North Korea's new ICBM looks and works an awful lot like a Russian ICBM, experts say

  • North Korea tested its new Hwasong-18 intercontinental ballistic missile last month.

  • The new IBCM uses "solid-fueled" technology, elevating the threat posed by North Korea.

  • Experts say that Russia likely provided the technology to make it happen.

North Korea's intercontinental ballistic missile is its most threatening yet, and it likely has Russia to thank, experts say.

The Center for Strategic and International Studies, a Washington, DC-based international affairs thinktank, said in a recent report that North Korea's July 12 Hwasong-18 ICBM test launch was "likely the result of technical cooperation sourced to Russia."

North Korean dictator Kim Jung Un hosted Russian and Chinese officials in July, showing them its arsenal of missiles capable of carrying nuclear warheads. The North Korean Hwasong-18 ICBM was among them. It is a nuclear-capable missile that the country developed in defiance of the UN's attempt to regulate North Korea's nuclear weapons program.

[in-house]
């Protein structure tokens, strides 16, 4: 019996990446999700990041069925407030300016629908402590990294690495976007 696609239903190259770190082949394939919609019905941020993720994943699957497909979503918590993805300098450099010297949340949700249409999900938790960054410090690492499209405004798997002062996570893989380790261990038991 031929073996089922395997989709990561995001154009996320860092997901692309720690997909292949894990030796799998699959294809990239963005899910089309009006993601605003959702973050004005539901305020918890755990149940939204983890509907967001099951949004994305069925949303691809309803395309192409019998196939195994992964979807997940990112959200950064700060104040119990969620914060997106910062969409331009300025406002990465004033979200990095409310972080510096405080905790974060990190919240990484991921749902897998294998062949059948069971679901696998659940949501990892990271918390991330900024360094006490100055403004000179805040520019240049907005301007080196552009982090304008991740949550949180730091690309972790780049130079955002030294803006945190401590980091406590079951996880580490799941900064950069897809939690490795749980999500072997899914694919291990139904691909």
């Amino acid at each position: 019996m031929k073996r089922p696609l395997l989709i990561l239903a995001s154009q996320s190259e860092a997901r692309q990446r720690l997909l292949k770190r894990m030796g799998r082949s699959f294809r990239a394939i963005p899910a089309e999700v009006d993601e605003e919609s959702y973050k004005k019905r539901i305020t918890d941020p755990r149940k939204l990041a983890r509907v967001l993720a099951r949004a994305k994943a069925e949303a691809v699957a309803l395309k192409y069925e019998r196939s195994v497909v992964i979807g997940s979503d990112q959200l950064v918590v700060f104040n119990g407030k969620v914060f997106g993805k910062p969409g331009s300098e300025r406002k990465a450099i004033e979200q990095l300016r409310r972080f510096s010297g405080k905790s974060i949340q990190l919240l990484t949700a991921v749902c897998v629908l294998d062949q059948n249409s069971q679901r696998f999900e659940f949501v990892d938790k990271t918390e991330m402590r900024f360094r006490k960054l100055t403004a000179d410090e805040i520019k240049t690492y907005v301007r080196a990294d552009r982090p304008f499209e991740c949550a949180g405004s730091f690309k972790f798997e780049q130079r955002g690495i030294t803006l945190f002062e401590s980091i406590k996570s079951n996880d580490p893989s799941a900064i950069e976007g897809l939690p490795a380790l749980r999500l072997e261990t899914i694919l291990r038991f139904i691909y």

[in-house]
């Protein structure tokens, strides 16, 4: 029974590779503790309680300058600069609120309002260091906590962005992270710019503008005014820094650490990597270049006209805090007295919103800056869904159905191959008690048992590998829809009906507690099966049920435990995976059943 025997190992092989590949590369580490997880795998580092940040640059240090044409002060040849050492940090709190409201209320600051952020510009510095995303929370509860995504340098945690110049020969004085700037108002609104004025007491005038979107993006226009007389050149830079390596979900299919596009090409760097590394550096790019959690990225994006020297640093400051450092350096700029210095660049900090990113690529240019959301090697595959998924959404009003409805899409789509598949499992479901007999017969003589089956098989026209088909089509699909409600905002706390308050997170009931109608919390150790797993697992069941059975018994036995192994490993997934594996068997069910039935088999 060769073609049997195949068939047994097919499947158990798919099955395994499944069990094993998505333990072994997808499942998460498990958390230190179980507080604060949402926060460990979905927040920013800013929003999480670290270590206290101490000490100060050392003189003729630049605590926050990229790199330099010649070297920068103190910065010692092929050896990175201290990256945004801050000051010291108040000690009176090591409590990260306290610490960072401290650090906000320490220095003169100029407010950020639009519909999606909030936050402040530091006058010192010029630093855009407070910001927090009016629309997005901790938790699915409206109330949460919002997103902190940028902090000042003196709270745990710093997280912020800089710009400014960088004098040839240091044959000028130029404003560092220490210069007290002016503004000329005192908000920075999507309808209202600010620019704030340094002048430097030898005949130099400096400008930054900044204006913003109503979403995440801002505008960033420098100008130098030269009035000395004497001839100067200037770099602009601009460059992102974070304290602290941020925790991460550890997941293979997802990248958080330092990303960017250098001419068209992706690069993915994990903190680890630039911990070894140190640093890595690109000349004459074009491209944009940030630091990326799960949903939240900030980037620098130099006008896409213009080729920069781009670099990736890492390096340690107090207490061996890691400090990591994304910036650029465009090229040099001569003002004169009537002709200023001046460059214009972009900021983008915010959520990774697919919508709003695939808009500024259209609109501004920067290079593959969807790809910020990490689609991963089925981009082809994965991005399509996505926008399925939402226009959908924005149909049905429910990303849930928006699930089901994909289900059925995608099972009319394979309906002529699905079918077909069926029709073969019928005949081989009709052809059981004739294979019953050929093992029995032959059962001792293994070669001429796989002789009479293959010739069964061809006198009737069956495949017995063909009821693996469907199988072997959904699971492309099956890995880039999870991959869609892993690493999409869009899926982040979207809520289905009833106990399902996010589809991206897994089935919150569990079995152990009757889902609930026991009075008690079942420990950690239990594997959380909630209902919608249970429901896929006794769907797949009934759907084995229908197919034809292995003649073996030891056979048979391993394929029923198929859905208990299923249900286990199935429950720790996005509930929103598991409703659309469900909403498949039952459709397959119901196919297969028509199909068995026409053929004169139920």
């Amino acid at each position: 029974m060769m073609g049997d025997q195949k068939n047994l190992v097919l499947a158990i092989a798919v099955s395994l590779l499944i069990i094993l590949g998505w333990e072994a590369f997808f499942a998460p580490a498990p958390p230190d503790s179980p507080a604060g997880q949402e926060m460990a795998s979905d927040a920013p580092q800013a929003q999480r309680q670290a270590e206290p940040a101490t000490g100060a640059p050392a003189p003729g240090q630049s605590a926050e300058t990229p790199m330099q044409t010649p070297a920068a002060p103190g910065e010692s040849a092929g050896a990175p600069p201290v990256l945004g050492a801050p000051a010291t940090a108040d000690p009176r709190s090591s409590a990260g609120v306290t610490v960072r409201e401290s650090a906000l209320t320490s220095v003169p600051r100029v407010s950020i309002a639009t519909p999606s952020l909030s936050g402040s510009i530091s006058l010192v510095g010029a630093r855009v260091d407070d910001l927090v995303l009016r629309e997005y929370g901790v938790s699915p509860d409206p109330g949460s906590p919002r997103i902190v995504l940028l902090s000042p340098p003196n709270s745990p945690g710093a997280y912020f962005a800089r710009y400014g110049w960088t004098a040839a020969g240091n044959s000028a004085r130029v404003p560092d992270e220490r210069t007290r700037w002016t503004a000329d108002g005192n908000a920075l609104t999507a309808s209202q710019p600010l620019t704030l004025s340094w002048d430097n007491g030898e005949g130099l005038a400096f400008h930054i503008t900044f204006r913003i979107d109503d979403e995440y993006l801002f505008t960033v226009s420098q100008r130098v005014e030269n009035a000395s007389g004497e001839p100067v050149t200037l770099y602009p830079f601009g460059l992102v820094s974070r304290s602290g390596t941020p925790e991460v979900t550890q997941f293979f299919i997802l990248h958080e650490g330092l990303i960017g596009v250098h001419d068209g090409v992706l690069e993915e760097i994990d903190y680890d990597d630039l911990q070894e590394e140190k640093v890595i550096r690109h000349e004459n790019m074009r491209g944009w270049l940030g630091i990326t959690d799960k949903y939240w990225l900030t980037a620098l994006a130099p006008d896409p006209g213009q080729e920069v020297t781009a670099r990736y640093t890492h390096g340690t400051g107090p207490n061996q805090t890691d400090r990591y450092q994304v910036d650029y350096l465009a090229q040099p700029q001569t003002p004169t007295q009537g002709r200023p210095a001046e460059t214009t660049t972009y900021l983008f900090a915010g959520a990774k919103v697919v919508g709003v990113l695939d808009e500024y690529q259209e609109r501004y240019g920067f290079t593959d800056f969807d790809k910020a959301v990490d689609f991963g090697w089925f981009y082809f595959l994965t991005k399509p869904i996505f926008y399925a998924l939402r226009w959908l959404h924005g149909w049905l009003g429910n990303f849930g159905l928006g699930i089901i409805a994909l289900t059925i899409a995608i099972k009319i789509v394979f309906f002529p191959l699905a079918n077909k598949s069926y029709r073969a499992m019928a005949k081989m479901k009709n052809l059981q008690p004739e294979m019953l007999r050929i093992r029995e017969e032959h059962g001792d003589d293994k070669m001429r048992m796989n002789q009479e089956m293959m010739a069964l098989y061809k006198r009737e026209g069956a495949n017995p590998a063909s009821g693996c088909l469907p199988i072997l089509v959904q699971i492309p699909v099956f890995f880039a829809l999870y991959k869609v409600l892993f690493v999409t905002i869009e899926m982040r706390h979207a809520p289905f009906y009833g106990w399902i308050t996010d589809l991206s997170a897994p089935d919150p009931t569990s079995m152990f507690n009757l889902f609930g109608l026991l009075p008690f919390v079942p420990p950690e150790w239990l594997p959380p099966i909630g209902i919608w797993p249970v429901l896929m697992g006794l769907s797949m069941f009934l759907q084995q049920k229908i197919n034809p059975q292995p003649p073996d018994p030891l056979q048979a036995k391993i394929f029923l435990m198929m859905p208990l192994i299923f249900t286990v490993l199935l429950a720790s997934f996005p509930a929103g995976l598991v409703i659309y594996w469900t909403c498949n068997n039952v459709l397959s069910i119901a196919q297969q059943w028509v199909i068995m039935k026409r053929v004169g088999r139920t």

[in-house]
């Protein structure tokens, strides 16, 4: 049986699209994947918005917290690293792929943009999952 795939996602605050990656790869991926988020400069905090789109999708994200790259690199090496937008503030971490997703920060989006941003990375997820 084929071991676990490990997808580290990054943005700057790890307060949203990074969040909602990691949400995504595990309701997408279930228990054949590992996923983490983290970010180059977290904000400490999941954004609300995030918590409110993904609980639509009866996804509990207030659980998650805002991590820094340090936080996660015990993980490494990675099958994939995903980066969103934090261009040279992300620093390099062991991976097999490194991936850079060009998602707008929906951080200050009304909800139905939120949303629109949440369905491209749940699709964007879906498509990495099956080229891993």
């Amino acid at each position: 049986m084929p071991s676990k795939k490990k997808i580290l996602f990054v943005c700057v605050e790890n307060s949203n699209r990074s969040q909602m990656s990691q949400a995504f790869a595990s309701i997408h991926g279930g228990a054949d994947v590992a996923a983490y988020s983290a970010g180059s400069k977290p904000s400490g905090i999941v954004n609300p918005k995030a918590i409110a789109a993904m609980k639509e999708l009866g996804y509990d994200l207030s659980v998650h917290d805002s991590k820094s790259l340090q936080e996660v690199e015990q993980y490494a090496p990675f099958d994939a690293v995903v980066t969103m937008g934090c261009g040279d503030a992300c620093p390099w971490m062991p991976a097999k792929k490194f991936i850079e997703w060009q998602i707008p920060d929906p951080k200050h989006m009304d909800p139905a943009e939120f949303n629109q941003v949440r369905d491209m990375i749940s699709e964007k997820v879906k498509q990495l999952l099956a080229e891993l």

According to the CSIS report, the Hwasong-18 is "equipped to penetrate existing US ballistic missile defenses with countermeasures."

The report says the Hwasong-18 is a solid-fueled ICBM, different from the liquid-fueled ICBMs that North Korea has tested over the past few years. The missile is capable of delivering "substantial payloads" at intercontinental range while also deploying "decoy canister countermeasures," according to the report.

The new technology also allows North Korea to fire the missile more quickly, preventing possible detection and intervention from other governments before it is fired.

"The sudden appearance of these advanced capabilities is difficult to explain without cooperation from the Russian government and its scientists," the report says.

Additionally, the flight trajectory data and the physical dimensions of the Hwasong-18 are "nearly identical to that of the Russian Topol-M ICBM," according to the report.

"A Hwasong-18 missile force will require the United States to consider additional concepts for missile defense, including the use of airborne drone interceptors," the report says.

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